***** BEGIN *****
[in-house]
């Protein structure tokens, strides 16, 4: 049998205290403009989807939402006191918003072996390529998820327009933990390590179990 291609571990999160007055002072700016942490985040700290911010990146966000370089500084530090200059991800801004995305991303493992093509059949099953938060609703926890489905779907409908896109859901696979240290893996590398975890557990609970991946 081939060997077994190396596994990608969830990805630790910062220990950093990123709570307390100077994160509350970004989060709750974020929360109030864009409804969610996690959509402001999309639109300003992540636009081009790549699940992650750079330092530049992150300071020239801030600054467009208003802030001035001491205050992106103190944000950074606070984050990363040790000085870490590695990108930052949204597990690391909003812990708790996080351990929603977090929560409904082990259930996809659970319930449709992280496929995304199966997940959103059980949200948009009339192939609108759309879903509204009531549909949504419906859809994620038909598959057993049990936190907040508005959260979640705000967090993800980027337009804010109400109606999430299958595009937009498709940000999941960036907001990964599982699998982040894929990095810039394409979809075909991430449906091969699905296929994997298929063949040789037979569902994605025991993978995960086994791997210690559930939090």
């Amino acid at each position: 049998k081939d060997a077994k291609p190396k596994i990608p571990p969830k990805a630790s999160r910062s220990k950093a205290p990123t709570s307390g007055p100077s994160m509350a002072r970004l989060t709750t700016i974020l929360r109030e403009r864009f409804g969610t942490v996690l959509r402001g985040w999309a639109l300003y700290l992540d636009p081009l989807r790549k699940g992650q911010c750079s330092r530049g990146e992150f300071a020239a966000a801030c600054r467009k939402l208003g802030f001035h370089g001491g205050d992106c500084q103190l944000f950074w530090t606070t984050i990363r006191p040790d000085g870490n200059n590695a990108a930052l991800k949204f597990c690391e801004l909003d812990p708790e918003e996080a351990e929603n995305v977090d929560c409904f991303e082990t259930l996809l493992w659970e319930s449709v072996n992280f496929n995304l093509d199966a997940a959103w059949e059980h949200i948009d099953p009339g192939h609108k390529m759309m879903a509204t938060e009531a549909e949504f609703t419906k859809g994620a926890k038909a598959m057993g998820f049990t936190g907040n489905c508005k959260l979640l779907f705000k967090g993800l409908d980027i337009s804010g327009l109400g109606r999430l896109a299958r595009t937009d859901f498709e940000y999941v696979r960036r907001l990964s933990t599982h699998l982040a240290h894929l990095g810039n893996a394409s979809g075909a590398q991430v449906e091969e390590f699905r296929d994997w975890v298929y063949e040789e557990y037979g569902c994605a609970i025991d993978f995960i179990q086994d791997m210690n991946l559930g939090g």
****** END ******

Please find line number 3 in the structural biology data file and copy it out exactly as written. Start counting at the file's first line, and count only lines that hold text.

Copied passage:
């Amino acid at each position: 049998k081939d060997a077994k291609p190396k596994i990608p571990p969830k990805a630790s999160r910062s220990k950093a205290p990123t709570s307390g007055p100077s994160m509350a002072r970004l989060t709750t700016i974020l929360r109030e403009r864009f409804g969610t942490v996690l959509r402001g985040w999309a639109l300003y700290l992540d636009p081009l989807r790549k699940g992650q911010c750079s330092r530049g990146e992150f300071a020239a966000a801030c600054r467009k939402l208003g802030f001035h370089g001491g205050d992106c500084q103190l944000f950074w530090t606070t984050i990363r006191p040790d000085g870490n200059n590695a990108a930052l991800k949204f597990c690391e801004l909003d812990p708790e918003e996080a351990e929603n995305v977090d929560c409904f991303e082990t259930l996809l493992w659970e319930s449709v072996n992280f496929n995304l093509d199966a997940a959103w059949e059980h949200i948009d099953p009339g192939h609108k390529m759309m879903a509204t938060e009531a549909e949504f609703t419906k859809g994620a926890k038909a598959m057993g998820f049990t936190g907040n489905c508005k959260l979640l779907f705000k967090g993800l409908d980027i337009s804010g327009l109400g109606r999430l896109a299958r595009t937009d859901f498709e940000y999941v696979r960036r907001l990964s933990t599982h699998l982040a240290h894929l990095g810039n893996a394409s979809g075909a590398q991430v449906e091969e390590f699905r296929d994997w975890v298929y063949e040789e557990y037979g569902c994605a609970i025991d993978f995960i179990q086994d791997m210690n991946l559930g939090g």